Endeavour will head to the California Science Center in Los Angeles by the end of the year. Atlantis will take up permanent residence at the Kennedy Space Center Visitor Complex, a final exclamation point to the end of an era of space exploration.

CNN's Paul Courson contributed to this report.

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Filed under: On Earth
soundoff (379 Responses)
  1. HCG Drops Reviews

    Like it! Thanks, hcg.

    September 12, 2012 at 9:36 pm |
  2. kurageart,unconventional animation and digital art

    I am no longer sure the place you are getting your info, however great topic. I must spend a while studying more or understanding more. Thank you for wonderful info I used to be searching for this info for my mission.

    April 28, 2012 at 4:27 pm |
  3. JonnyKosh

    There's some great pics of the flyby here – http://blog.floridaholidays.co.uk/final-shuttle-flight-marks-commercial-space-race – also interesting insights into the commercial space of nthe future

    April 19, 2012 at 11:41 am |
  4. peick

    148 million miles. How many oil changes is that?

    April 18, 2012 at 7:53 am |
  5. Bee

    Long Live Discovery!

    April 17, 2012 at 11:10 pm |
  6. Enzo Alda

    She sure was a good ship ...

    April 17, 2012 at 9:14 pm |
  7. l

    Good by America, hello hope and change.

    April 17, 2012 at 8:55 pm |
  8. Leigh

    This was an historical moment in our nation's story. It should have been the FIRST story on every news platform. I wanted to show others the beautiful sight of the flight taking off, the fly bys and the landing and I had to search to find it. It should have been the first story!!!

    April 17, 2012 at 8:48 pm |
  9. Greg

    And thus ends the space program, the era of American exceptionalism, the American Dream. We traded it in for an illegitimate north rate amongst illegal immigrants of 42% and one of African Americans that amounts to 52%, with over half of these uneducated dregs on society on some form of assistance, and less than 1% of their children *ever* getting out of the inner city cesspools they live in.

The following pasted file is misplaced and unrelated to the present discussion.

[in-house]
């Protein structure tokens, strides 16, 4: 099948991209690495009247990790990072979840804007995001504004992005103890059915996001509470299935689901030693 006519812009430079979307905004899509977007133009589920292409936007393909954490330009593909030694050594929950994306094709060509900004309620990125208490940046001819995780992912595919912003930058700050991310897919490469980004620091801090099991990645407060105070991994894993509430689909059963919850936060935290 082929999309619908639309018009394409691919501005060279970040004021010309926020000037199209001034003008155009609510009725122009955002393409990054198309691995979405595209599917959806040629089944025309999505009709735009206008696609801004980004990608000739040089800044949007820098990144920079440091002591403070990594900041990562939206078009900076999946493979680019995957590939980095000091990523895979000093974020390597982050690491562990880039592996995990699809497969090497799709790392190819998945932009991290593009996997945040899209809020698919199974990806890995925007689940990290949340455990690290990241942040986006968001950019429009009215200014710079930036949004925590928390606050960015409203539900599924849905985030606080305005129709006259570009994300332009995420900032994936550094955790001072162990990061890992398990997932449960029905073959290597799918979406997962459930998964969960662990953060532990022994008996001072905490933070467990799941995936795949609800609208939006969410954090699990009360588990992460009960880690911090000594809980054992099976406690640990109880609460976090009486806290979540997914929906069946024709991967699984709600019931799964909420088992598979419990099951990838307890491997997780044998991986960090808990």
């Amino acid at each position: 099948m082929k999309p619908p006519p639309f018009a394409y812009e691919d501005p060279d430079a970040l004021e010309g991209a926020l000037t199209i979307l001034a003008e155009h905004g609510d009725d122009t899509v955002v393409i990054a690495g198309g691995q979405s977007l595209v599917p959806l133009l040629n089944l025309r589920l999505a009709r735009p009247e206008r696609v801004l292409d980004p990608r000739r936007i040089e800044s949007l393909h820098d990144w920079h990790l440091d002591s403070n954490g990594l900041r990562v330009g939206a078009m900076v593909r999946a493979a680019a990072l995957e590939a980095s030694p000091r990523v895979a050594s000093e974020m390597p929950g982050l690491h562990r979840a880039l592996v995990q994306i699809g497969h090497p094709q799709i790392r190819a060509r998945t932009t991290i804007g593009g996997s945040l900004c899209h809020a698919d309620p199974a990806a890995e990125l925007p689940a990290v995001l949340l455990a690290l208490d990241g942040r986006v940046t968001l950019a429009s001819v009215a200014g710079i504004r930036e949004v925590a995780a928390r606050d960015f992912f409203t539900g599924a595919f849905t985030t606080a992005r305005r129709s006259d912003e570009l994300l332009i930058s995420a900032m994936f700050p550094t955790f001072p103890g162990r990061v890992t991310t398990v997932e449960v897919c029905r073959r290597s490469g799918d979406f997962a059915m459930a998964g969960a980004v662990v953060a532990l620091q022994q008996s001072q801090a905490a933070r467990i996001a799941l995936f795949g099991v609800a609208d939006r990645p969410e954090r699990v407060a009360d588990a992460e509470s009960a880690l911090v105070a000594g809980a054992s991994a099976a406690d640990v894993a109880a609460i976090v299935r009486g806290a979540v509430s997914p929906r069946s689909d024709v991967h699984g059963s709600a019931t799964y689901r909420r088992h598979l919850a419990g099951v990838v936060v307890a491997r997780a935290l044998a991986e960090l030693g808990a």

April 17, 2012 at 7:08 pm |
  10. David Moore

    I'm sorry this happen, the Orion spacecraft is "risk adverse" as Buzz Aldrin called it and I agree. At least the orbiters will have good homes as museaum artifacts.
    David Moore, Morro Bay , California

    April 17, 2012 at 7:01 pm |
  11. Kailey

    It was amazing! Saw it live and up close!

    April 17, 2012 at 4:49 pm |
  12. morpheus

    it is inevitable

    April 17, 2012 at 4:45 pm |
  13. bf

    CCN Puppet of NEW WORLD ORDER, Council of Foreign Relations, the U.S.A Military establishment have back-enginered alien technological for decades, Rockefeller world bankers illuminati plans to use this to stage a alien invasion so to declare martial law and enslave us all.

    April 17, 2012 at 4:12 pm |
  14. DrDov

    Is that Seamus Romney on top??

    April 17, 2012 at 4:04 pm |
  15. Bee

    It was a great era, and we remember those who were lost. The future holds great promise, but we as a country should always remember all those who have gone before and made new exploration possible. Long live Discovery!

    April 17, 2012 at 3:56 pm |
  16. Josh

    Did the 747/Shuttle take off from the Shuttle landing strip?

    April 17, 2012 at 3:44 pm |
  17. Dr. Katherine McNeil

    My daughter and I stood out on 10th Street E as she left the Palmdale plan for her final journey to Edwards Air Force Base. My daughter was 2 1/2 years old and as she and I waved our little flags we stood in awe of what we were experiencing. She never lost that enthusiasm for the space shuttle and we would go out and would watch them make their journey from Palmdale to Edwards Air Force Base each time one was scheduled to make the move. Unfortunately, it was on her 5th birthday that the Challenger was lost and at the time she knew something very sad had happened. To watch the landing in Washington, D.C. brings me hope that one day I can hold her hand as an adult as well as my grandson and stand looking at this wonderful machine of discovery and talk about the days of old when the Space Shuttle was the grand dame of its day.

    April 17, 2012 at 3:32 pm |
  18. kevin

    I missed the flybys downtown by about 30 minutes. I didn't even know they were going to do those. NOOOOOO!!!!!! No pre-announcement or anything?

    April 17, 2012 at 3:26 pm |
    • Bee

      It was announced yesterday and instructions were given about best viewing sites.

      April 17, 2012 at 3:52 pm |
    • SirDaBasher

      That was so cute , the piggy back ride

      April 17, 2012 at 8:49 pm |
  19. erich2112x

    Will we be able to sit in it over at the visitors complex?

    April 17, 2012 at 3:14 pm |
    • avoiceinmyhead

      No. No touchy!

      April 17, 2012 at 3:22 pm |
  20. nonnews

    Welcome home old girl.